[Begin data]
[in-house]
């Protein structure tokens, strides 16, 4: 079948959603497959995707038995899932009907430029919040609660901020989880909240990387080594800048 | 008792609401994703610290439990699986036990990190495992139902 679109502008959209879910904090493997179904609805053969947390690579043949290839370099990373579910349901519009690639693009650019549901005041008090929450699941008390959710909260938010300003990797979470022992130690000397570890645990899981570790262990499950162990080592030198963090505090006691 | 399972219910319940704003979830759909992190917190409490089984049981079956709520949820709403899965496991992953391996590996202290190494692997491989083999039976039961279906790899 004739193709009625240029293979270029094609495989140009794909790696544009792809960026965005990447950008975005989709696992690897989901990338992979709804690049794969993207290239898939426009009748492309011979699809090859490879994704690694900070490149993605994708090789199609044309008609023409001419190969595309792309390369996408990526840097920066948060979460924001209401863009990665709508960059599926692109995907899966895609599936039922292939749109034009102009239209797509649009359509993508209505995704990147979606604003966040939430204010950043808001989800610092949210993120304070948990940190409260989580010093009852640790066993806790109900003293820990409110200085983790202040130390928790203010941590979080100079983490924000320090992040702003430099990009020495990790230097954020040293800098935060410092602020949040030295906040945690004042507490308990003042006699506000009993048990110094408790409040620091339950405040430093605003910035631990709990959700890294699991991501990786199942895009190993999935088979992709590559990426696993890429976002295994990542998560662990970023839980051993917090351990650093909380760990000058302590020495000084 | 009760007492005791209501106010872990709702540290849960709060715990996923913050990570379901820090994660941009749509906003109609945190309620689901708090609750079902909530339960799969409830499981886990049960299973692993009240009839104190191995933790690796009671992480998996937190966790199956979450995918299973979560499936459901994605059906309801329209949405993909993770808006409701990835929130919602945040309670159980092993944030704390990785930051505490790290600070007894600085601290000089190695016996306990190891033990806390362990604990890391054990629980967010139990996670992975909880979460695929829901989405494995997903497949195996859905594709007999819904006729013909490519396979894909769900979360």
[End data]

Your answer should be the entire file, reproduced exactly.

[in-house]
């Protein structure tokens, strides 16, 4: 079948959603497959995707038995899932009907430029919040609660901020989880909240990387080594800048 | 008792609401994703610290439990699986036990990190495992139902 679109502008959209879910904090493997179904609805053969947390690579043949290839370099990373579910349901519009690639693009650019549901005041008090929450699941008390959710909260938010300003990797979470022992130690000397570890645990899981570790262990499950162990080592030198963090505090006691 | 399972219910319940704003979830759909992190917190409490089984049981079956709520949820709403899965496991992953391996590996202290190494692997491989083999039976039961279906790899 004739193709009625240029293979270029094609495989140009794909790696544009792809960026965005990447950008975005989709696992690897989901990338992979709804690049794969993207290239898939426009009748492309011979699809090859490879994704690694900070490149993605994708090789199609044309008609023409001419190969595309792309390369996408990526840097920066948060979460924001209401863009990665709508960059599926692109995907899966895609599936039922292939749109034009102009239209797509649009359509993508209505995704990147979606604003966040939430204010950043808001989800610092949210993120304070948990940190409260989580010093009852640790066993806790109900003293820990409110200085983790202040130390928790203010941590979080100079983490924000320090992040702003430099990009020495990790230097954020040293800098935060410092602020949040030295906040945690004042507490308990003042006699506000009993048990110094408790409040620091339950405040430093605003910035631990709990959700890294699991991501990786199942895009190993999935088979992709590559990426696993890429976002295994990542998560662990970023839980051993917090351990650093909380760990000058302590020495000084 | 009760007492005791209501106010872990709702540290849960709060715990996923913050990570379901820090994660941009749509906003109609945190309620689901708090609750079902909530339960799969409830499981886990049960299973692993009240009839104190191995933790690796009671992480998996937190966790199956979450995918299973979560499936459901994605059906309801329209949405993909993770808006409701990835929130919602945040309670159980092993944030704390990785930051505490790290600070007894600085601290000089190695016996306990190891033990806390362990604990890391054990629980967010139990996670992975909880979460695929829901989405494995997903497949195996859905594709007999819904006729013909490519396979894909769900979360």